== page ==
The divining, or "dowsing," rod of Dousterswivel still keeps its place in mining superstition and in the search for wells.
It has been humorously conjectured, that from this ruthless devastator originated the phrase to give a dowsing.
The entrance door is medival, probably removed from elsewhere to replace the doorway defaced by dowsing.
It is remarkable that these should have escaped the specially thorough "purification" which dowsing here describes.
The dowsing satisfied me that the ground was full of water: the geological survey suggested the best place to collect it.
No serious inquirer into the mysteries of occultism should neglect to study the peculiar human faculty locally known as dowsing.
The neighbouring village of Stetchworth (or Stretchworth) also suffered in dowsing's visitation.
Stone on to stone, I skipped across a brook, dowsing one leg to the thigh in its bubbling water.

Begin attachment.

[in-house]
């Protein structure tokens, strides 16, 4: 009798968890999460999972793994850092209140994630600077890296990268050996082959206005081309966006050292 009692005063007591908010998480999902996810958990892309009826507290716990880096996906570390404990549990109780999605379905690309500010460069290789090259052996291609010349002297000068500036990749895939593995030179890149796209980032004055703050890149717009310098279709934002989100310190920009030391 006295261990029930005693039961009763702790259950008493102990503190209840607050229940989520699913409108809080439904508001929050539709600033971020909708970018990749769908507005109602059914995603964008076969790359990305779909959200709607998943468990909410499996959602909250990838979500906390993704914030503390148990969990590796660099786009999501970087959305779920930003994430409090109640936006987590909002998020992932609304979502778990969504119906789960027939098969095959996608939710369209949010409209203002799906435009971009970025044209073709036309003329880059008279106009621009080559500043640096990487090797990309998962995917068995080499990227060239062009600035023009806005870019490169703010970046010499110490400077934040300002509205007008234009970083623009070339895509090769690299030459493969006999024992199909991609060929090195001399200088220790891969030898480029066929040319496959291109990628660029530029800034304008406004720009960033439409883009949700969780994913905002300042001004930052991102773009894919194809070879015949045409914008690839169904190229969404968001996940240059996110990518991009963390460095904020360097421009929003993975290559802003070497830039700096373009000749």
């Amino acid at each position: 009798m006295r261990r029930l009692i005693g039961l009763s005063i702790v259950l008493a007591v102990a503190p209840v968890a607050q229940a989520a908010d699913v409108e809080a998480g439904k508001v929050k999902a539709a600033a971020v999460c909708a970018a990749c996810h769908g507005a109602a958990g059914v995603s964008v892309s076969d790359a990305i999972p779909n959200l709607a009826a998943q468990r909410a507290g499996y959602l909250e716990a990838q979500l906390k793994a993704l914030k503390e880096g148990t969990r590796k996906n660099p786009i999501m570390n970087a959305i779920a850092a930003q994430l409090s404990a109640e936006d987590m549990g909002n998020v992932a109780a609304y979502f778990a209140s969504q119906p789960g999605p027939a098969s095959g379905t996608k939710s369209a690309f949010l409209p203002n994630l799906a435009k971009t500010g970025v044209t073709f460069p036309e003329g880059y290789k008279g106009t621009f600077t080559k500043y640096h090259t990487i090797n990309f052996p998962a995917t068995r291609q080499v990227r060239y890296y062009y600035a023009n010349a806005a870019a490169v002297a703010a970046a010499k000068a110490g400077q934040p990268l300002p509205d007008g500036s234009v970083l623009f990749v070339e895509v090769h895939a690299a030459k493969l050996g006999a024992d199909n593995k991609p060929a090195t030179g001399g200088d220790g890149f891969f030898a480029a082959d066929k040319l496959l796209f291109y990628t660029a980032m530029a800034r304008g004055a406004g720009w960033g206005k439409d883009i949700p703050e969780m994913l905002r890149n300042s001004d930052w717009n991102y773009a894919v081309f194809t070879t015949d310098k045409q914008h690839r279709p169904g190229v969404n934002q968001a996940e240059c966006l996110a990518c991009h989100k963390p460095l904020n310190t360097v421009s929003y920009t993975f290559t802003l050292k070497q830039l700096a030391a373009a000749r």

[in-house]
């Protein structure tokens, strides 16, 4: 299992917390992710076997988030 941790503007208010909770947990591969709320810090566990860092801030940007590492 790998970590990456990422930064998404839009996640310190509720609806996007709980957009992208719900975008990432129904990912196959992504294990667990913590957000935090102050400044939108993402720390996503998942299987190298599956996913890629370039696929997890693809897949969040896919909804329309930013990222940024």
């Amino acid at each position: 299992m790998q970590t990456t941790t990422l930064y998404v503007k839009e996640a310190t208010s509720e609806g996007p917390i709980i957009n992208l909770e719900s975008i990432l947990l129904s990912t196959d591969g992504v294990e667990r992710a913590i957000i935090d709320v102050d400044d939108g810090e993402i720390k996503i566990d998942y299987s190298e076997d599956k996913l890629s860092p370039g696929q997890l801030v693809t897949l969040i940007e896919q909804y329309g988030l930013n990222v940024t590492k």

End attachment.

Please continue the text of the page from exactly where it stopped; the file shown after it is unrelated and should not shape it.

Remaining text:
Another phase of psychic activity is that illustrated in "dowsing" or water-finding by means of the hazel fork.
Water-divining, or dowsing, is accepted in many parts of the world and used as a practical method of locating underground water.
1550s, "to strike, punch," which is perhaps from Middle Dutch dossen "beat forcefully" or a similar Low German word.
Meaning "to strike a sail in haste" is recorded from 1620s; that of "to extinguish (a light)" is from 1785; perhaps influenced by dout (1520s), an obsolete contraction of do out (cf. doff, don). OED regards the meaning "to plunge into water, to throw water over" (c.1600) as a separate word, of unknown origin, though admitting there may be a connection of some sort. Related: Doused; dousing.
1690s, a south England dialect word, of uncertain origin, said to have been introduced to Devon by German miners in Elizabethan times. Related: Dowsed; dowsing.
To extinguish a light, lamp, candle, etc
[1807+; specialized fr an earlier sense, ''hit'']